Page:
A WISE man in the East had two pupils, to each of whom he gave, one night, a sum of money, and said, "What I have given you is very little; yet with it you must buy at once something that will fill this dark room."
One of them purchased much hay, and cramming it into the room, said, "Sir, I have filled the room."
"Yes," said the wise man, "now it is dark inside."
The other, with scarcely a third of the money, bought a candle. Lighting it said, "Sir, I have filled the hall."
"Yes." said the wise man, "with light and a subterfuge. To both of you: wisdom seeks good means to good ends."
A YOUNG lion, fond of applause, shunned the company of the lions, and sought that of vulgar and ignoble beasts. He passed all his time with asses. He presided at their meetings; he copied their airs and their manners in a word, he was an ass in everything except the ears. Elated with vanity, he betook himself to his father's retreat, to display his rare qualities there. He could not but have some that were very ridiculous. He brays, the lion starts.
"Puppy," said he to him, "this disagreeable noise shows what sort of company you have been keeping. Puppies always betray their stupidity."
"Why are you so severe?" asked the young lion. "Our assembly has always admired me."
"How ill-grounded your pride is," replied the father. "You may be sure that lions despise some of the things that asses admire."
A PEACOCK was near a barn, along with a goose and a turkey. They regarded the peacock with envious eyes, and made fun of his ridiculous pride. The peacock, conscious of his superior merit, despised their base envy, and shook out the beautiful plumage which dazzled them.
"Look at that conceited bird," said the turkey; "with what pride the creature struts along! Was there ever so conceited a bird? If intrinsic worth were regarded, turkeys have a skin whiter and fairer than this ugly peacock. And see what hideous legs and ugly claws the creature has! And what horrible cries he utters, fit to frighten the very owls."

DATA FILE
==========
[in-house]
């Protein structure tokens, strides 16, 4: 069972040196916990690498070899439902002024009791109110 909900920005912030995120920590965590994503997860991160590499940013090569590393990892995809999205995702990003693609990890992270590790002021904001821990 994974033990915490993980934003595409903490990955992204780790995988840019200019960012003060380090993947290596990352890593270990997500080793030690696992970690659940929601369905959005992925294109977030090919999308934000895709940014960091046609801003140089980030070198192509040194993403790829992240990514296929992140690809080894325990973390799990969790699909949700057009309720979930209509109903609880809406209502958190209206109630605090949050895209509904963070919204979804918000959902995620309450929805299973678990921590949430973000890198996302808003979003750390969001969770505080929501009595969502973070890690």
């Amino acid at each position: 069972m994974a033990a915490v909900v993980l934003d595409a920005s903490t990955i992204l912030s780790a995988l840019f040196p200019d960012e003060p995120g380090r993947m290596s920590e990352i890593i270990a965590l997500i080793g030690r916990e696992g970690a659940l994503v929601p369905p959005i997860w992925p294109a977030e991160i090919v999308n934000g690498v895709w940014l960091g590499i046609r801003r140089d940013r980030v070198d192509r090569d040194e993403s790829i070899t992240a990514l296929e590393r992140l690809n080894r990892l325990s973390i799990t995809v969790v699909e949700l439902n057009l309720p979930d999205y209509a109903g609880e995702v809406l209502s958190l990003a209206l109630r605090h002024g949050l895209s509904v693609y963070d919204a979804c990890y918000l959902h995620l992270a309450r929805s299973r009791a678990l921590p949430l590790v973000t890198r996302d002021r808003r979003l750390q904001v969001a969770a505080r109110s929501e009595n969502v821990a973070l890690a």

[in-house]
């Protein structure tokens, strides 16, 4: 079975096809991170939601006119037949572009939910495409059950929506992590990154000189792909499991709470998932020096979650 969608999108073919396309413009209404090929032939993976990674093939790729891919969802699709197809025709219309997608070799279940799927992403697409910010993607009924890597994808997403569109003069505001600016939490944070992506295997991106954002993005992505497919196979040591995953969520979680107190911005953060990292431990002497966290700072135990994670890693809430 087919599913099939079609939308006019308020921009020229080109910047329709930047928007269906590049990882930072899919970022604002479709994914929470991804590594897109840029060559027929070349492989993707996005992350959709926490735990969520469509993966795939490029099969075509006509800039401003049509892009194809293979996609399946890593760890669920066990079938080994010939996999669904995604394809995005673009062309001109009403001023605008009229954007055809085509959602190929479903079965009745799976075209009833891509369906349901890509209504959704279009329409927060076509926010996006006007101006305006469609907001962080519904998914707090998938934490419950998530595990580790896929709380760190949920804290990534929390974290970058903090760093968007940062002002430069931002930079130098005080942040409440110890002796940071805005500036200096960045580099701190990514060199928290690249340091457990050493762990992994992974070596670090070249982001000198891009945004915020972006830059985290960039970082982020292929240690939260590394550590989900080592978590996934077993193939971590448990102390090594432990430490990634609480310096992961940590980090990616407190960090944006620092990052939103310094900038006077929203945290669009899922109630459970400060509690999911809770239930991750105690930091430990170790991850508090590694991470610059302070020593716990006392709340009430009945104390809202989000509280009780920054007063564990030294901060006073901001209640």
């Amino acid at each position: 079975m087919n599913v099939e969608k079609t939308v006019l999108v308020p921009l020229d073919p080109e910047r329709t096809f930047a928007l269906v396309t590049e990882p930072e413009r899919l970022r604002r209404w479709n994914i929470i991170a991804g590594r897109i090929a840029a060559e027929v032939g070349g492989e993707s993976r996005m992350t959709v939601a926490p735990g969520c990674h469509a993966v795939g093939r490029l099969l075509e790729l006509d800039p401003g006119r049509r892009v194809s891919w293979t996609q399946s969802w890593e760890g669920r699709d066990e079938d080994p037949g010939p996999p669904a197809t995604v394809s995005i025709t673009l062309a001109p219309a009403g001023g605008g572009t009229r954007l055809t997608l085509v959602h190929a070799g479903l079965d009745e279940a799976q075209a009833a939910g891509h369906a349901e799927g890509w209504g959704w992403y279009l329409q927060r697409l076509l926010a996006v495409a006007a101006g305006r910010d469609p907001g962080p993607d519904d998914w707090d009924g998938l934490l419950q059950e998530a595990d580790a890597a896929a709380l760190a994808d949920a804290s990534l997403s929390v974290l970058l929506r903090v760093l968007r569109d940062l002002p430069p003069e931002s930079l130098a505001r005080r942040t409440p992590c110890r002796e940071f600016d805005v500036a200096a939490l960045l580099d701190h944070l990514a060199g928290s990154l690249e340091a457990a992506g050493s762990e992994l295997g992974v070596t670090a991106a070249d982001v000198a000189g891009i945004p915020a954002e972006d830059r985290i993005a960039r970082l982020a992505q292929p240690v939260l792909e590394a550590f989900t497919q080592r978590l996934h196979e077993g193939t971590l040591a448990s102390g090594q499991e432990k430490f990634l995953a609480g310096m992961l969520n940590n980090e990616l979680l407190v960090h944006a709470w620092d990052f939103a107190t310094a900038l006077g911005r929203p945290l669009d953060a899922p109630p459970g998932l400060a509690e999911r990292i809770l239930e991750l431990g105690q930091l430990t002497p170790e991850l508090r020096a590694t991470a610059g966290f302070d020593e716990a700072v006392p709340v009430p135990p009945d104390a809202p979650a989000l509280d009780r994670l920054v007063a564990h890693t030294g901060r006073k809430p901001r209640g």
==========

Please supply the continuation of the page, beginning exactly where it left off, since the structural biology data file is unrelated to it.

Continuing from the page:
"It is true," rejoined the peacock, "these are my defects; you may despise my legs and my voice, but critics like you rail in vain. Know that if my legs supported a goose or a turkey, no one would have noticed such defects in you."
Beauty and merit cause defects to be noticed. Envious people notice all kinds of faults, also imagined ones.
Two fools heard a drum sounding, and said to themselves, "There is someone inside it who makes the noise."
So, watching a moment when the drummer was out, they pierced a hole in each side of it, and pushed their hands in. Each felt the hand of the other within the drum, and exclaimed, "I have caught him!"
Then one said to the other, "Brother, the fellow seems to be a stubborn knave; come what will, we should not give in."
"Not an inch, brother," said the other.
So they kept pulling each other's hand, fancying it was the man in the drum. The drummer came up, and finding them in such an awkward plight, showed them with his fist who the man in the drum really was. But as his fine drum was ruined, he said, with a sigh, "Alas! Fools have fancies with a triple wing!"
A TAME elephant in the East was once taken to a forest by a party of men to catch wild elephants. A fox said to him, "What a shame that a beast of your size and strength should be led like a cat by men! If I were you, I should at once go back to my kindred."
The elephant thought the words of the fox reasonable, and stole into the forest where the wild elephants lived. They raised their trunks against him, saying, "There comes a traitor to betray us to man."
The elephant replied that he came back to live with them; but they drove him back with curses.
His keeper, seeing that he returned because his kindred had refused to admit him, bound him to a huge tree with chains, and with these words painted on his forehead: "A traitor to his kindred and to his keeper." As often as the wayfarers read these words, the elephant wailed aloud, saying, "The traitor who tries to mend, risks losing both foe and friend."
ONCE words ran high in a smithy.
The furnace said, "If I cease to burn, the smithy must be closed."
The bellows said, "If I cease to blow, no fire, no smithy."
Similarly the hammer and the anvil -each claimed to itself the sole credit of keeping up the smithy.
The ploughshare, that had been shaped by their joint efforts, said, "Gentlemen, it is not each that keeps the smithy, but all together. Cooperation and fair tact work well together."